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Old 7th November 2019, 07:29 AM   #97
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Originally Posted by theprestige View Post
The thread title is literally killing me. It's pronunciation. Pronouncement is something else entirely.
It is my favorite thing about this thread. I can't even read it. I love it.
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Old 7th November 2019, 08:30 AM   #98
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Originally Posted by quadraginta View Post
To be fair, it could also be a matter of mishearing. The distinction between the two can be difficult to articulate, and the threshold between not pronouncing it properly and not hearing it properly is pretty slim.
I've attached a screen capture from an episode of NCIS. :-)
Attached Images
File Type: jpg NCIS-ordinance4-6-12-2011-9-20-34-PM.jpg (27.4 KB, 1 views)
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Old 7th November 2019, 08:32 AM   #99
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I've been mulling over the thread title. I did prefer "pronouncement" over "pronunciation", but I think a better word may be "enunciation"?
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Old 7th November 2019, 08:52 AM   #100
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No one's mentioned "molybdenum" yet - I just end up mumbling when trying to say it. It does come into everyday speech so often for me
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Old 7th November 2019, 09:05 AM   #101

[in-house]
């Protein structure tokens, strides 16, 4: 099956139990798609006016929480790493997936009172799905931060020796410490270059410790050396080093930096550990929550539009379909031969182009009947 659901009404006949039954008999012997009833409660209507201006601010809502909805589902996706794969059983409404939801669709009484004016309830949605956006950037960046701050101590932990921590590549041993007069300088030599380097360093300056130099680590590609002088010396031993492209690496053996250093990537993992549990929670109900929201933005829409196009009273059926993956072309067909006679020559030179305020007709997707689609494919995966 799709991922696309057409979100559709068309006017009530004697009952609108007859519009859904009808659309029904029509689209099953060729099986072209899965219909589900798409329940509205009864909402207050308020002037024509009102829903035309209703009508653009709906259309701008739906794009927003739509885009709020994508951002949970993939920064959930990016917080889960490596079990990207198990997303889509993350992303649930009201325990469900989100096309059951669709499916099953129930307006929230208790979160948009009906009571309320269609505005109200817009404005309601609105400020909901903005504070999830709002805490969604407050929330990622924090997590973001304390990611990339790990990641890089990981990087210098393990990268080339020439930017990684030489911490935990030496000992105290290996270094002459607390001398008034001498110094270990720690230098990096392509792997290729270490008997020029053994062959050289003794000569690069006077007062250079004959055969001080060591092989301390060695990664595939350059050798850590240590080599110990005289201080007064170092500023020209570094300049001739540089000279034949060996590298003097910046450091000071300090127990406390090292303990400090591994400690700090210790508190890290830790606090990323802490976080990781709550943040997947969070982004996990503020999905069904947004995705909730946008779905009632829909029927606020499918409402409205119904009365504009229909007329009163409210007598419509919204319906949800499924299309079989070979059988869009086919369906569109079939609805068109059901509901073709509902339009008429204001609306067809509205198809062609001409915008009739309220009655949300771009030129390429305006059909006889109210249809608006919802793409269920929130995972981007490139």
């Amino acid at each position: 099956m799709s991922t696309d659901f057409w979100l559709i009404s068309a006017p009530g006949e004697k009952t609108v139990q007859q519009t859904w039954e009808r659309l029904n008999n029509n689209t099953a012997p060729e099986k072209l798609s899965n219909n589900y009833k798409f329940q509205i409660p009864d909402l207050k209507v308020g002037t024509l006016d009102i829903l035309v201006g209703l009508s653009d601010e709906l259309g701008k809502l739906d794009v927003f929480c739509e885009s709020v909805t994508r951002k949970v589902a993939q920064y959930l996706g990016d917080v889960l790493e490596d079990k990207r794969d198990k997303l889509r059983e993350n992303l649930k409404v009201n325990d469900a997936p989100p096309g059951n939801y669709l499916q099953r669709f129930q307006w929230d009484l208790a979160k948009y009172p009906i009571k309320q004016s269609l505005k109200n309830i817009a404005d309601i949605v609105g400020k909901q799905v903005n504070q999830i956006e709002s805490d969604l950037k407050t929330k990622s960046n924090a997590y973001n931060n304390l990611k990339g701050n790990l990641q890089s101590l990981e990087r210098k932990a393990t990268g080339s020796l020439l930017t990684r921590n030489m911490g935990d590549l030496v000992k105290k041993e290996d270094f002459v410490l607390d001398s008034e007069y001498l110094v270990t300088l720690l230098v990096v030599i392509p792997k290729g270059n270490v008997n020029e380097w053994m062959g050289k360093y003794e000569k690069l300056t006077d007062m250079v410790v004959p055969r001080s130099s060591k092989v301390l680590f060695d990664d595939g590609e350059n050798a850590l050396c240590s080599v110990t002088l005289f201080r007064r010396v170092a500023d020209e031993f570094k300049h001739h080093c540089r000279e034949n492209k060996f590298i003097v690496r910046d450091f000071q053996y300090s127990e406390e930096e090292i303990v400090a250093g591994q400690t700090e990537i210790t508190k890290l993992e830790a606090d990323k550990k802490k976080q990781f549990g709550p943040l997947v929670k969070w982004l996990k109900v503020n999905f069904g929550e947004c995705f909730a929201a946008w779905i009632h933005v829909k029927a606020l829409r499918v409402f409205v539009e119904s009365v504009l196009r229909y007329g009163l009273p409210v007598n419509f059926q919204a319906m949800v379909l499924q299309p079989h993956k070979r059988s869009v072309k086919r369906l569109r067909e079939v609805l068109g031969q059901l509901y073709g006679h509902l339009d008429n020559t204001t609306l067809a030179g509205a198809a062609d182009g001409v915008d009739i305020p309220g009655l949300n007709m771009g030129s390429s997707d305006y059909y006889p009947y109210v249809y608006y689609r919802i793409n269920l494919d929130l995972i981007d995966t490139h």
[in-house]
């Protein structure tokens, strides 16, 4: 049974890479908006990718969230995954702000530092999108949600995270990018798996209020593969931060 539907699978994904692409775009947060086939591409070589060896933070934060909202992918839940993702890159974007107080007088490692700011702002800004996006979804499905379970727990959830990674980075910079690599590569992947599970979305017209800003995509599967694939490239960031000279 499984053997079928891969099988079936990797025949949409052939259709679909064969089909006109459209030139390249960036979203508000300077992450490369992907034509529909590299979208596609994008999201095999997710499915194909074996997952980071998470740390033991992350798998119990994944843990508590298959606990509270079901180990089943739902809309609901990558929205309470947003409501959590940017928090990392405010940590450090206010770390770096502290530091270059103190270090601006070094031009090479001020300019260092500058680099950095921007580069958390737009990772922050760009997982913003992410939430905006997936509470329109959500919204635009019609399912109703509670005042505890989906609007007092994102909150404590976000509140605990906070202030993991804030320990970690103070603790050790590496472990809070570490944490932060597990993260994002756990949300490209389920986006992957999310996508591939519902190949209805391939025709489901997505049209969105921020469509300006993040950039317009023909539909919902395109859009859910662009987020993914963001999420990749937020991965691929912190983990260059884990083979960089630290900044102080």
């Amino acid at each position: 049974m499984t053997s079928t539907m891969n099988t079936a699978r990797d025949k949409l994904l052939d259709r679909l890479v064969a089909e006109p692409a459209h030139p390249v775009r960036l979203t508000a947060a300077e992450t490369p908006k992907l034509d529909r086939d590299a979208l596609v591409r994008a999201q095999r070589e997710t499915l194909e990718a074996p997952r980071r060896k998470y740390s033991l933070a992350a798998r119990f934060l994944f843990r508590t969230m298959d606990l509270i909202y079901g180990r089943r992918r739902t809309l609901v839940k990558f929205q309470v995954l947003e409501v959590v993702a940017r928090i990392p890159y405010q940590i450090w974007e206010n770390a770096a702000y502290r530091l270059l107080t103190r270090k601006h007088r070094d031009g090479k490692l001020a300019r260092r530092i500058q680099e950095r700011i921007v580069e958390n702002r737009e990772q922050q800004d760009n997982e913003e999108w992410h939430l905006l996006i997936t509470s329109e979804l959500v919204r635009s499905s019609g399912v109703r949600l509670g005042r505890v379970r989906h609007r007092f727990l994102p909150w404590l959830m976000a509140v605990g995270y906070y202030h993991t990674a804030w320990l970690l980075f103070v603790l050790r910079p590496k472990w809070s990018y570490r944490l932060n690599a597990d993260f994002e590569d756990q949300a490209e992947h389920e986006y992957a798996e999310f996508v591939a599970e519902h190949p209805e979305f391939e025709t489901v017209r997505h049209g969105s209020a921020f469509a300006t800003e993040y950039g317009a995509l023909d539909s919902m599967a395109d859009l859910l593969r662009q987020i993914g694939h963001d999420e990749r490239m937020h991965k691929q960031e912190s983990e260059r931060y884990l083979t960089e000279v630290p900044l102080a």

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Originally Posted by Greebo View Post
No one's mentioned "molybdenum" yet - I just end up mumbling when trying to say it. It does come into everyday speech so often for me
"Moly". As in "MolyDiSulfide".

I applaud ThePrestige's use of "literally" in his post about the thread title.
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Old 7th November 2019, 01:53 PM   #102
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Originally Posted by jadebox View Post
I've attached a screen capture from an episode of NCIS. :-)

Pretty sure that isn't a pronunciation issue.

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Old 7th November 2019, 05:35 PM   #103
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Originally Posted by alfaniner View Post
"Bee-uh."
I say "beer" more like Beeeh. One syllable, not two.
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Old 7th November 2019, 09:53 PM   #104
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We recently spent a very pleasant day in Bah Hah Bah, Maine.
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Old 8th November 2019, 07:26 AM   #105
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Originally Posted by arthwollipot View Post
I say "beer" more like Beeeh. One syllable, not two.
Wait, I thought you pronounced beer, "fosters"?
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Old 8th November 2019, 08:11 AM   #106
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Changing the name of one of the most popular lakes in the area from Lake Calhoun to its original Dakota name Bde Maka Ska met with some resistance.

Nobody still knows where the accented syllables are supposed to be.
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Old 9th November 2019, 06:27 AM   #107
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Originally Posted by TragicMonkey View Post
"Rural". The "rur" trips me up most of the time. It was a running joke in my college history classes that I'd substitute "non-urban" for "rural" whenever I needed to use the word, which comes up a lot in medieval history discussions.

I also have trouble with the penultimate syllable of "particularly", the R and L being so close together. I don't think I have a true speech impediment, I just tend to talk too fast and stumble when I hit certain combinations of sounds.